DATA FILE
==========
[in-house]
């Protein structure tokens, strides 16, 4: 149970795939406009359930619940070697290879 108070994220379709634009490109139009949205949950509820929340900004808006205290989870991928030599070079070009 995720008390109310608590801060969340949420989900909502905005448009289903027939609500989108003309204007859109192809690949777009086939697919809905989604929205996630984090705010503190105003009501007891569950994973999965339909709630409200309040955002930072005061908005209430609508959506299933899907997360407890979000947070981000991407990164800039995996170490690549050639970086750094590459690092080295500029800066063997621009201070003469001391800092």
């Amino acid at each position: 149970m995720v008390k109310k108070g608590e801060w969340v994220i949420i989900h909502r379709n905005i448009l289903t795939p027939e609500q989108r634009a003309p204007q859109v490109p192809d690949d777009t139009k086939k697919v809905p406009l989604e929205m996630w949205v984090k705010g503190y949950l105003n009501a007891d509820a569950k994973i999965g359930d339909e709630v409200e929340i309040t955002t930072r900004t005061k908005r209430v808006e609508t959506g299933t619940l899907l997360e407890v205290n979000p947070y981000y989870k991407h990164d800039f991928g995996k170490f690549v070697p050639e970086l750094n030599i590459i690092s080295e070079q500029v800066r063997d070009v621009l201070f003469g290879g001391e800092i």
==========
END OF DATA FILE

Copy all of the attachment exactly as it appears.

[in-house]
């Protein structure tokens, strides 16, 4: 149970795939406009359930619940070697290879 108070994220379709634009490109139009949205949950509820929340900004808006205290989870991928030599070079070009 995720008390109310608590801060969340949420989900909502905005448009289903027939609500989108003309204007859109192809690949777009086939697919809905989604929205996630984090705010503190105003009501007891569950994973999965339909709630409200309040955002930072005061908005209430609508959506299933899907997360407890979000947070981000991407990164800039995996170490690549050639970086750094590459690092080295500029800066063997621009201070003469001391800092």
């Amino acid at each position: 149970m995720v008390k109310k108070g608590e801060w969340v994220i949420i989900h909502r379709n905005i448009l289903t795939p027939e609500q989108r634009a003309p204007q859109v490109p192809d690949d777009t139009k086939k697919v809905p406009l989604e929205m996630w949205v984090k705010g503190y949950l105003n009501a007891d509820a569950k994973i999965g359930d339909e709630v409200e929340i309040t955002t930072r900004t005061k908005r209430v808006e609508t959506g299933t619940l899907l997360e407890v205290n979000p947070y981000y989870k991407h990164d800039f991928g995996k170490f690549v070697p050639e970086l750094n030599i590459i690092s080295e070079q500029v800066r063997d070009v621009l201070f003469g290879g001391e800092i």